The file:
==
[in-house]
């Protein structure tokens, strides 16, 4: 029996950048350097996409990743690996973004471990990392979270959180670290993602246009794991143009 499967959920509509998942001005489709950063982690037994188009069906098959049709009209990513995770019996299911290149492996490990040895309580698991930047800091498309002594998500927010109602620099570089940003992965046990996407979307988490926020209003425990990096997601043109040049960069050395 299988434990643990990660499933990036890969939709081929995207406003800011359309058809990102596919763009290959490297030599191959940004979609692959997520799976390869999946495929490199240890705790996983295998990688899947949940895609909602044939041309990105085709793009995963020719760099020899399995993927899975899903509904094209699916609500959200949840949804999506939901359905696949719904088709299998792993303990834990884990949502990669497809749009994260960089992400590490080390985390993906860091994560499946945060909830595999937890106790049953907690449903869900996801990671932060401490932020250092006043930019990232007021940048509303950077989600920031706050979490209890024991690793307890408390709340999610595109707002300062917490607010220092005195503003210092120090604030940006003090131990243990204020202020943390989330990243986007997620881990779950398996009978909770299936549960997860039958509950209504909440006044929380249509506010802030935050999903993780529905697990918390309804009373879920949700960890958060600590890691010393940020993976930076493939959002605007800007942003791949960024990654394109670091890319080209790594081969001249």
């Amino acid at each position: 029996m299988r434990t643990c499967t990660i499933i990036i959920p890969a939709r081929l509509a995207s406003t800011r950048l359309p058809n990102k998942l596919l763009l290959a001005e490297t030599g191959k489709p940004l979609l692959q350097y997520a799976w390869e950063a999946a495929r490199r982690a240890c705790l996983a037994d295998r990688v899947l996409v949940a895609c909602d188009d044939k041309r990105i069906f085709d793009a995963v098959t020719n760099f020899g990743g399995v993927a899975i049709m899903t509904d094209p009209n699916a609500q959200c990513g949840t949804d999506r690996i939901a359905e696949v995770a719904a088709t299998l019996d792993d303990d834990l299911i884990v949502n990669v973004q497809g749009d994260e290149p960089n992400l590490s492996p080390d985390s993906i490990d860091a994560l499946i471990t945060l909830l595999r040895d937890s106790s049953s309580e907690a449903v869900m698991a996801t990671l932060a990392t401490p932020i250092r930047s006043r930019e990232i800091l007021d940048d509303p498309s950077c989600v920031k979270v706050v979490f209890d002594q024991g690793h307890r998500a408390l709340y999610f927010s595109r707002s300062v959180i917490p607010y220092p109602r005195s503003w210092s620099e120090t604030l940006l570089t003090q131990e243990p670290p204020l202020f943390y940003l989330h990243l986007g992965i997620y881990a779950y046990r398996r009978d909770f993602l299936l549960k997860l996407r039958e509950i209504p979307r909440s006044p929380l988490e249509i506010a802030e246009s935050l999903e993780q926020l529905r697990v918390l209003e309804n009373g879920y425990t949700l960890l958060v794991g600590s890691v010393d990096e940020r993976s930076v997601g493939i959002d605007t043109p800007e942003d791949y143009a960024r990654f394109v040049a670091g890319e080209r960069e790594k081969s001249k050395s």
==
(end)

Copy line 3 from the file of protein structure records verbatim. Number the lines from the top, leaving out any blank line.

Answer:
């Amino acid at each position: 029996m299988r434990t643990c499967t990660i499933i990036i959920p890969a939709r081929l509509a995207s406003t800011r950048l359309p058809n990102k998942l596919l763009l290959a001005e490297t030599g191959k489709p940004l979609l692959q350097y997520a799976w390869e950063a999946a495929r490199r982690a240890c705790l996983a037994d295998r990688v899947l996409v949940a895609c909602d188009d044939k041309r990105i069906f085709d793009a995963v098959t020719n760099f020899g990743g399995v993927a899975i049709m899903t509904d094209p009209n699916a609500q959200c990513g949840t949804d999506r690996i939901a359905e696949v995770a719904a088709t299998l019996d792993d303990d834990l299911i884990v949502n990669v973004q497809g749009d994260e290149p960089n992400l590490s492996p080390d985390s993906i490990d860091a994560l499946i471990t945060l909830l595999r040895d937890s106790s049953s309580e907690a449903v869900m698991a996801t990671l932060a990392t401490p932020i250092r930047s006043r930019e990232i800091l007021d940048d509303p498309s950077c989600v920031k979270v706050v979490f209890d002594q024991g690793h307890r998500a408390l709340y999610f927010s595109r707002s300062v959180i917490p607010y220092p109602r005195s503003w210092s620099e120090t604030l940006l570089t003090q131990e243990p670290p204020l202020f943390y940003l989330h990243l986007g992965i997620y881990a779950y046990r398996r009978d909770f993602l299936l549960k997860l996407r039958e509950i209504p979307r909440s006044p929380l988490e249509i506010a802030e246009s935050l999903e993780q926020l529905r697990v918390l209003e309804n009373g879920y425990t949700l960890l958060v794991g600590s890691v010393d990096e940020r993976s930076v997601g493939i959002d605007t043109p800007e942003d791949y143009a960024r990654f394109v040049a670091g890319e080209r960069e790594k081969s001249k050395s």